Tuesday marked the beginning of a series of public hearings on the U.S. Environmental Protection Agency’s (EPA) proposed rule to limit carbon emissions from our nation’s power sector. The hearings took place over the course of four days in Atlanta, Denver, Pittsburgh and Washington, D.C.

The proposal – and subject of the public forums – aims to cut overall carbon pollution from existing power plants to 30 percent below 2005 levels by 2030, a goal the U.S. is already halfway to achieving. According to U.S. Energy Information Administration data, current carbon emissions from the energy sector have fallen nearly 15 percent from 2005.

That’s why the proposal not only is achievable, but we can do much better. In fact, the science demands – and our technological advancements allow for – a more aggressive plan to cut climate-causing pollution.

Public Citizen staff and activists turned out to each hearing to deliver to the EPA the message that we all support an aggressive plan that uses our vast renewable energy sources and cost-saving efficiency technologies to address the largest source of U.S. climate altering pollution (power plants).

Public Citizen Standing up to Dirty Energy, Standing up for Consumers and the Climate:

On the first day of testimony in Denver, I told the EPA that “Public Citizen supports strong carbon emissions regulations. The unlimited dumping of carbon into our atmosphere has led to a global climate crisis. We can no longer afford inaction or half measures. We urge the EPA to strengthen its proposed plan by adequately reflecting the role of energy efficiency and renewable energy in transitioning to a clean and affordable energy economy.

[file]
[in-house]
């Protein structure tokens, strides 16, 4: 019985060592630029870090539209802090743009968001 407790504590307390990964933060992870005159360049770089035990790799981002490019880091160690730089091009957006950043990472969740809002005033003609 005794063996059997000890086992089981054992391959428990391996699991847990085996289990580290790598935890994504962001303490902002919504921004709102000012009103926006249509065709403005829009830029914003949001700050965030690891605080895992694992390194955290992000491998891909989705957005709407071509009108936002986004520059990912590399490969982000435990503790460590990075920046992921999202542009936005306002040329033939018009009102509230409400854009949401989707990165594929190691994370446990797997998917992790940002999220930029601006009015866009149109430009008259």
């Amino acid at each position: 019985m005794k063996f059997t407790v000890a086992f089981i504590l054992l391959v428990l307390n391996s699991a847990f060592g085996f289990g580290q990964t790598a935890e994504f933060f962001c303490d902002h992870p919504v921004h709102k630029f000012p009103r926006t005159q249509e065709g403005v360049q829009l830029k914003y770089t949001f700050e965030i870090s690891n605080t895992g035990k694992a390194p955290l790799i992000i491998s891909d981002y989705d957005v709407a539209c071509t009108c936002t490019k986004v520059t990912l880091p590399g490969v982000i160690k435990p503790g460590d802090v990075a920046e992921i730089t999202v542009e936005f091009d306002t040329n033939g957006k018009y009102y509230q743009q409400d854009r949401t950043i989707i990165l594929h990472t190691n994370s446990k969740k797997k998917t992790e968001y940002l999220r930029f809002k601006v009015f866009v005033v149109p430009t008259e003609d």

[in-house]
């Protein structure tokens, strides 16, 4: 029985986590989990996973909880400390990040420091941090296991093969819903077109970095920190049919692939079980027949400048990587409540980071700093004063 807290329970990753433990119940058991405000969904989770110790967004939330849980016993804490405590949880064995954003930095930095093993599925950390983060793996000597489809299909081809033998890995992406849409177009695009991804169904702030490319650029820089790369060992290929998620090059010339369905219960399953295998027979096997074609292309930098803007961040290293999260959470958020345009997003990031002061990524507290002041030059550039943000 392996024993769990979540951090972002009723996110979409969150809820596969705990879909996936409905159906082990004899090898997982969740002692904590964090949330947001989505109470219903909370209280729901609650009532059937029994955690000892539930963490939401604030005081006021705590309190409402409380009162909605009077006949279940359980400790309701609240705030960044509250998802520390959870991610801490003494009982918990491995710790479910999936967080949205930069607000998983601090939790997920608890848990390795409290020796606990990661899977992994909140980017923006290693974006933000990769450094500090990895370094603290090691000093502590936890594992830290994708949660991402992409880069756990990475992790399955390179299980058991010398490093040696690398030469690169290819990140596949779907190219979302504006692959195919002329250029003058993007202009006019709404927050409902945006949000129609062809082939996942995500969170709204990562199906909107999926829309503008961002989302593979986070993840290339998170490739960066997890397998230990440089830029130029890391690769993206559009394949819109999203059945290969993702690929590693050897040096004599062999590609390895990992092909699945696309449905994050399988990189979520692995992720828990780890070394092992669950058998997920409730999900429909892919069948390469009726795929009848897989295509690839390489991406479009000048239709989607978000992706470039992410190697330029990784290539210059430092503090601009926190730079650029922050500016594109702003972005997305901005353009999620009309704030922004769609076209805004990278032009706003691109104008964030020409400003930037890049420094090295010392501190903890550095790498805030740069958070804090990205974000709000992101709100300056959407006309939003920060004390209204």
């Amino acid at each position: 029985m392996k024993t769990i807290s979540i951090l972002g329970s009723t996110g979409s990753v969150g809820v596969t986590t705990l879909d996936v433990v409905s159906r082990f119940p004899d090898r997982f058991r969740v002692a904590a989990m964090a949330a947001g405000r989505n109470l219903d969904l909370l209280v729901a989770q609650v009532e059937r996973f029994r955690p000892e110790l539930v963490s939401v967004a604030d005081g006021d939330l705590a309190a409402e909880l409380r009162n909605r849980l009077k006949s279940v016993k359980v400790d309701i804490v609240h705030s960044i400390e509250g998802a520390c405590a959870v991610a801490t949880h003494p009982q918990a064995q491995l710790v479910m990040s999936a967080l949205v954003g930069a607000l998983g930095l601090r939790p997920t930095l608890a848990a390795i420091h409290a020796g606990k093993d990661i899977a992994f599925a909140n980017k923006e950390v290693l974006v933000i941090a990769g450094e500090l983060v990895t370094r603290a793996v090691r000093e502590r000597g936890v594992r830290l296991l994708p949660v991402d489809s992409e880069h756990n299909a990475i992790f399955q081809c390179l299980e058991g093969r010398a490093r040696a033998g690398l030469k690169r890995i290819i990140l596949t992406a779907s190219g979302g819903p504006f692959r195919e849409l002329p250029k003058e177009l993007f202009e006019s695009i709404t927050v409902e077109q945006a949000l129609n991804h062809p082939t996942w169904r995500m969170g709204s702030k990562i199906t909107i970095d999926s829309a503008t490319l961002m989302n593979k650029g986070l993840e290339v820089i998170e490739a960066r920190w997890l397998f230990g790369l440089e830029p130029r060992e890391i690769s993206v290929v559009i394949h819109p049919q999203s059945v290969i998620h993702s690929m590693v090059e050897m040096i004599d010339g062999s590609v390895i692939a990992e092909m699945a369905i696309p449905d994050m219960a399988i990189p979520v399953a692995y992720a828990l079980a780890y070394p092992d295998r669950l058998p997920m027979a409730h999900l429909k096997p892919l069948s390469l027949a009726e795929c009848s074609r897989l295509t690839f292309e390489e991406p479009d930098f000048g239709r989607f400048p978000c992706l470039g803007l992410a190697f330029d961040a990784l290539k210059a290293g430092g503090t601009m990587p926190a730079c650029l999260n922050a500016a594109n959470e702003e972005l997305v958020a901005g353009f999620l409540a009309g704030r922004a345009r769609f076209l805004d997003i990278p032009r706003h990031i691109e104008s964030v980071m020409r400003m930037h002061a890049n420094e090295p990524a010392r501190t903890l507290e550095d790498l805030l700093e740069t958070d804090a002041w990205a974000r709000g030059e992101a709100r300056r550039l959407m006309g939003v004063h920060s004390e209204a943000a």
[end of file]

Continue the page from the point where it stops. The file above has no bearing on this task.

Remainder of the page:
Allison Fisher testifying at the EPA hearing in Denver on July 29.

Allison Fisher testifying at the EPA hearing in Denver

That same day in Atlanta, Public Citizen member, Albert Roesel, a retired teacher, told the EPA, “I have been distraught watching this climate catastrophe cascading in the late years of my life, having grown up with the idea that each generation is obligated to leave succeeding generations better off, knowing that instead, we have loaded the dice against the dreams of our children. Now with EPA’s Clean Power Plan, I have a glimmer of hope. It’s not enough, but it’s a start.”

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by David Arkush

Next week, the U.S. Environmental Protection Agency (EPA) will hold field hearings in Denver, Atlanta, Pittsburgh and Washington, D.C., on the carbon pollution rule it proposed on June 2. The EPA calls it the Clean Power Plan. We care a lot about the rule, and you’ll be hearing more about it in the coming year. Also, Public Citizen members, activists and staff will be attending and speaking at the hearings. You’ll hear more about that next week.

Right now, I just wanted to note something odd in this story from The Hill: Senate Minority Leader Mitch McConnell (R-Kentucky.) is complaining about the ID requirements to get into the federal buildings in which the hearings will take place. The ID requirements mean that some of his constituents won’t be able to attend!

Ahem. Voter ID laws, anyone? It’s really rich to hear a Republican leader complaining about ID requirements in a disenfranchisement-y way. Also, the requirements are from the 2005 REAL ID Act, passed by a Republican Congress and signed by a Republican president.